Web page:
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Two years after buying Elite Daily, the Daily Mail says the Facebook publisher is worthless

It’s taking a $31 million loss.

Elite Daily’s staff, celebrating their sale to the Daily Mail in 2015
Elite Daily via Business Insider
Peter Kafka covers media and technology, and their intersection, at Vox. Many of his stories can be found in his Kafka on Media newsletter, and he also hosts the Recode Media podcast.

Elite Daily used to look like a digital publishing success story: Founded by a couple of twentysomethings in 2012, fueled by Facebook growth, then sold for many millions a few years later.

Now it is a cautionary tale: The owner of the Daily Mail, the publisher that bought Elite Daily in January 2015, says the New York-based startup has been a bust, and has written down all of its investment in the money-losing company, citing “poor performance.”

It is taking a $31 million loss in the process.

Elite Daily was one of several companies that figured out how to tap into Facebook to supersize growth a few years ago, generating clicks with high-volume, low-brow, dude-friendly content.

Jon Steinberg, who was running the Daily Mail’s U.S. operations at the time it bought Elite Daily, told Business Insider that buying the startup meant that “now we have 50 percent of all millennials in the U.S. coming to one of our sites.”

Steinberg left the Daily Mail a year later and is now running Cheddar, a video news startup.

Daily Mail and General Trust, the Daily Mail’s U.K.-based parent company, says Elite Daily continues to grow and that revenue increased 44 percent in the last year to $12.6 million. But “audience retention and revenue growth have been disappointing and losses have exceeded expectations,” leading to the write-off.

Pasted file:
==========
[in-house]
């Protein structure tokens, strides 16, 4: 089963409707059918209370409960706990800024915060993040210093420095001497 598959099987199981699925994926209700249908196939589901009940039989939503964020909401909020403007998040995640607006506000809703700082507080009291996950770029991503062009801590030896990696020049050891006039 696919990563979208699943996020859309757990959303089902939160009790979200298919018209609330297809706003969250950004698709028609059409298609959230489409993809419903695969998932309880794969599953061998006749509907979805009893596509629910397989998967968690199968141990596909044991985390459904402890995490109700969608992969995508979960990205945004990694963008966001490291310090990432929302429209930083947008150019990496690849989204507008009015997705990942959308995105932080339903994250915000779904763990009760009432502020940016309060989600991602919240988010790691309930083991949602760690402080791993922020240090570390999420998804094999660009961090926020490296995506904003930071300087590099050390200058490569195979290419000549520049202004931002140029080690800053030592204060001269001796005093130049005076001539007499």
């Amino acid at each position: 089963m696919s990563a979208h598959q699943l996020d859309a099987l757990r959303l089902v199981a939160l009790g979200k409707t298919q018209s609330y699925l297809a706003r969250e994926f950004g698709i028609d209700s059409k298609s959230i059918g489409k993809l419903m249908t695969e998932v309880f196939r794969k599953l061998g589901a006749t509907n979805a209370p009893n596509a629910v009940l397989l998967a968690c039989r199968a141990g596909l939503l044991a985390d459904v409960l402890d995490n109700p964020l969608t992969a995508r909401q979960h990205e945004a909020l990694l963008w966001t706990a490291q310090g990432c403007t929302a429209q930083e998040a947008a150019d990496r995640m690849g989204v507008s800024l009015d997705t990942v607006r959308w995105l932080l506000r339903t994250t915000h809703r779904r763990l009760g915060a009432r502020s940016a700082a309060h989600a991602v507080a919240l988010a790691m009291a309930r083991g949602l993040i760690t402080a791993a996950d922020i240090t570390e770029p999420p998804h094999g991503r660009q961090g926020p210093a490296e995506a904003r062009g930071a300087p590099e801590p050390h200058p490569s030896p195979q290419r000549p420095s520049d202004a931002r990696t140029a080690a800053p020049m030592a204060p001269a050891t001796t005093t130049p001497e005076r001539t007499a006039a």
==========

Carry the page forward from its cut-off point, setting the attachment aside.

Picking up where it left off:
That’s a big switch from January of this year, when Daily Mail and General Trust CFO Stephen Daintith said the site was doing well, even though its traffic had decreased. Via AdAge:

“We're ... pleased with how Elite Daily is performing," [Daintith] told analysts on an earnings call. He said the site is "proving to be a very important asset" for the company.

Mr. Daintith, on the earnings call, explained how the Elite Daily purchased has played into the company's U.S. advertising strategy. "Part of the reason why we bought Elite Daily was to strengthen the advertising pitch with the audience, the combined audience for Elite Daily and MailOnline in the U.S., and that seems to be working very well for us," he said. "So, very pleased with progress in the U.S."

Reports at the time of Elite Daily’s sale pegged the price at $40 million to $50 million. But a financial report from the Daily Mail and General Trust says the company paid 17.6 million pounds for the company — about $26 million dollars at 2015 exchange rates.

It’s possible that retention bonuses or other payouts that don’t show up on the acquiring company’s books account for the discrepancy.

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